ISLAMABAD (Reuters) - About 2,000 Islamist women gathered at the radical Red Mosque in the Pakistani capital on Wednesday and vowed to raise their children for holy war, days after a suicide bomber killed 18 people after a similar rally.
Chanting slogans of “jihad is our way”, burqa-clad women, some with babies, listened to fiery speeches from the daughter of the mosque’s jailed cleric on the eve of the anniversary of a commando raid on the complex in which more than 100 people died.
“Our mujahideen (fighters) laid down their lives for the enforcement of the Islamic system in Pakistan. We are left behind to carry forward their mission,” the daughter of cleric Abdul Aziz told the tightly guarded rally in the mosque compound.
Several thousand men attended a similar rally on Sunday to mark the anniversary of the July 10 commando raid that ended a week-long siege that began when gunmen from the mosque clashed with police.
Shortly after the Sunday rally ended, a suicide bomber attacked police who had been guarding the gathering killing 18 people, all but three of them policemen.
The attack highlighted the danger posed by militants in nuclear-armed Pakistan, where a new coalition government has been preoccupied with what to do with the unpopular President Pervez Musharraf, a staunch U.S. ally who has been isolated since his allies were defeated in a February election.
The blast in the centre of the capital also compounded gloom on Pakistan’s financial markets, where stocks have been sliding because of economic worries and the rupee has set new lows.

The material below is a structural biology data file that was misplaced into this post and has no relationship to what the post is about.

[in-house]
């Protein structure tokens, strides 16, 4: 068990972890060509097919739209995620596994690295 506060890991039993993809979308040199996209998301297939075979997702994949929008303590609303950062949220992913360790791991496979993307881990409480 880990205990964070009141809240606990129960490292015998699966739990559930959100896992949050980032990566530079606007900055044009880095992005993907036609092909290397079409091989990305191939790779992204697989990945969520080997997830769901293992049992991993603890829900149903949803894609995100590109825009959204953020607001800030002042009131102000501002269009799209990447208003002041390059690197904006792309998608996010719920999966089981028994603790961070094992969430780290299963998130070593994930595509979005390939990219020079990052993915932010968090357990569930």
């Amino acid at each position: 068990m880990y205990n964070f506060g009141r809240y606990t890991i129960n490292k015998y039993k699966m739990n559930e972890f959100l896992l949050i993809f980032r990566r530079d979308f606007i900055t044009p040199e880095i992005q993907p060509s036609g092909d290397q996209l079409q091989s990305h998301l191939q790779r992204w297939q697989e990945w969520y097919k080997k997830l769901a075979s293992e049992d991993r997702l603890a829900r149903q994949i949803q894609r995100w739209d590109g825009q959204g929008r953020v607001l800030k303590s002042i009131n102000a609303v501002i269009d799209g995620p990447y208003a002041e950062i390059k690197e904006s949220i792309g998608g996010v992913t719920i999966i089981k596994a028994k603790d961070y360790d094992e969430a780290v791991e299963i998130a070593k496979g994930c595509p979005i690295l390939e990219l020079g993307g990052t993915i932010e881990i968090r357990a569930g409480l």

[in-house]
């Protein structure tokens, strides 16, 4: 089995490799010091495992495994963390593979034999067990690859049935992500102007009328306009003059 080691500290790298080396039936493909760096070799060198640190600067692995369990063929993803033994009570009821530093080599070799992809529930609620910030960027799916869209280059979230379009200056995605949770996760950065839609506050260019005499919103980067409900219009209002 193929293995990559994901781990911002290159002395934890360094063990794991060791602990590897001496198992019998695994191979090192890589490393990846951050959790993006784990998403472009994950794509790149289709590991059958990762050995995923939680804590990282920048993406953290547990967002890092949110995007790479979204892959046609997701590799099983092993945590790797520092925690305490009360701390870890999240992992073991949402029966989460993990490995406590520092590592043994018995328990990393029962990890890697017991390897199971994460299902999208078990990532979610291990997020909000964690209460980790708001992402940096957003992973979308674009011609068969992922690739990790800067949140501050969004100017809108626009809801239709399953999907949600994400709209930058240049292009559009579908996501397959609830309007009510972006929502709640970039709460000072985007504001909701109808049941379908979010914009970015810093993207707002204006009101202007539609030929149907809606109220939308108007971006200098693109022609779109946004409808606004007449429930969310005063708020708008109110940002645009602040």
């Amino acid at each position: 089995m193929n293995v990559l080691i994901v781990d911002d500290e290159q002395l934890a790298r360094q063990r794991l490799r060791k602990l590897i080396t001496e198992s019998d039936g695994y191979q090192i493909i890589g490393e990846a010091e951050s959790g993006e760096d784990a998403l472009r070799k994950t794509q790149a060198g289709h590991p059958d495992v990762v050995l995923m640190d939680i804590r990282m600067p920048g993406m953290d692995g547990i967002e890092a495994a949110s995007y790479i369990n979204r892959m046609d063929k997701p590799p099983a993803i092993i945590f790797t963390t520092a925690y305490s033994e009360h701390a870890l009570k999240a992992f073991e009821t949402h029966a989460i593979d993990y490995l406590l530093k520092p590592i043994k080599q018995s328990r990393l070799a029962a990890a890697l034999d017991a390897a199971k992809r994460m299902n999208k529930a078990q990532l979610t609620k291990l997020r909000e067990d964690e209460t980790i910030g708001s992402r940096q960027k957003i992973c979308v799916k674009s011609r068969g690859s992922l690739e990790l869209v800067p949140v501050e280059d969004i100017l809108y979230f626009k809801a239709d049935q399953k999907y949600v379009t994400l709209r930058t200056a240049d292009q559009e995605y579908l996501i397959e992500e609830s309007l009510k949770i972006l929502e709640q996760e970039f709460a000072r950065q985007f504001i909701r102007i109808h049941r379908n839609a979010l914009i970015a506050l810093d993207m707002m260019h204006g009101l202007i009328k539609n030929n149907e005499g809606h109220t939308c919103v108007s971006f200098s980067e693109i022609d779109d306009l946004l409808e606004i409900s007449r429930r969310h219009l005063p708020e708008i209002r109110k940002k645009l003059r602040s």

But there was no trouble on Wednesday as the cleric’s daughter, who did not identify herself, told the crowd to steel their families for holy war.
“We should prepare our children and men for jihad,” she said.
The crowd responded with shrill chants of “we are ready” and “al jihad”.
Aziz was caught during the siege last year trying to slip through a cordon dressed in a woman’s burqa. His brother, Abdul Rashid Ghazi, who was also a mosque cleric, was killed.
Ghazi’s widow, identified as Umm-e-Hassam, said President Pervez Musharraf should be punished for ordering the crackdown: “This man is the enemy ... I want this man to be severely punished before I die,” she told the rally.
The Red Mosque and an adjoining women’s madrasa, or religious school, had for years been a bastion of militant support in Islamabad and the clerics and their followers had waged an increasingly defiant campaign to enforce Taliban rule.
They occupied a state library, kidnapped women they accused of prostitution and some policemen, and stormed music and video shops and beauty parlours, much to the dismay of the moderate majority in the capital.
They also accumulated weapons and battled security forces for days, rejecting calls to surrender, before Musharraf ordered the commandos in to end the standoff.
The assault unleashed a wave of suicide bomb attacks across the country in which hundreds of people were killed, including former Prime Minister Benazir Bhutto.
Aziz’s wife, identified as Umm-e-Hassan, said they had nothing to do with the attacks.
“We are not terrorists. Islam does not teach terrorism ... America and its stooges are terrorists,” she told reporters at the rally, referring to the Pakistani army.
“We are holding this rally to tell the world we are alive and in high spirits. Islam can never be wiped out. It grows more after martyrs shed their blood.”
Militant violence eased after a government made up of Musharraf’s opponents took power in March, promising to negotiate peace. But the lull seems to be over.
Editing by Robert Birsel and Alex Richardson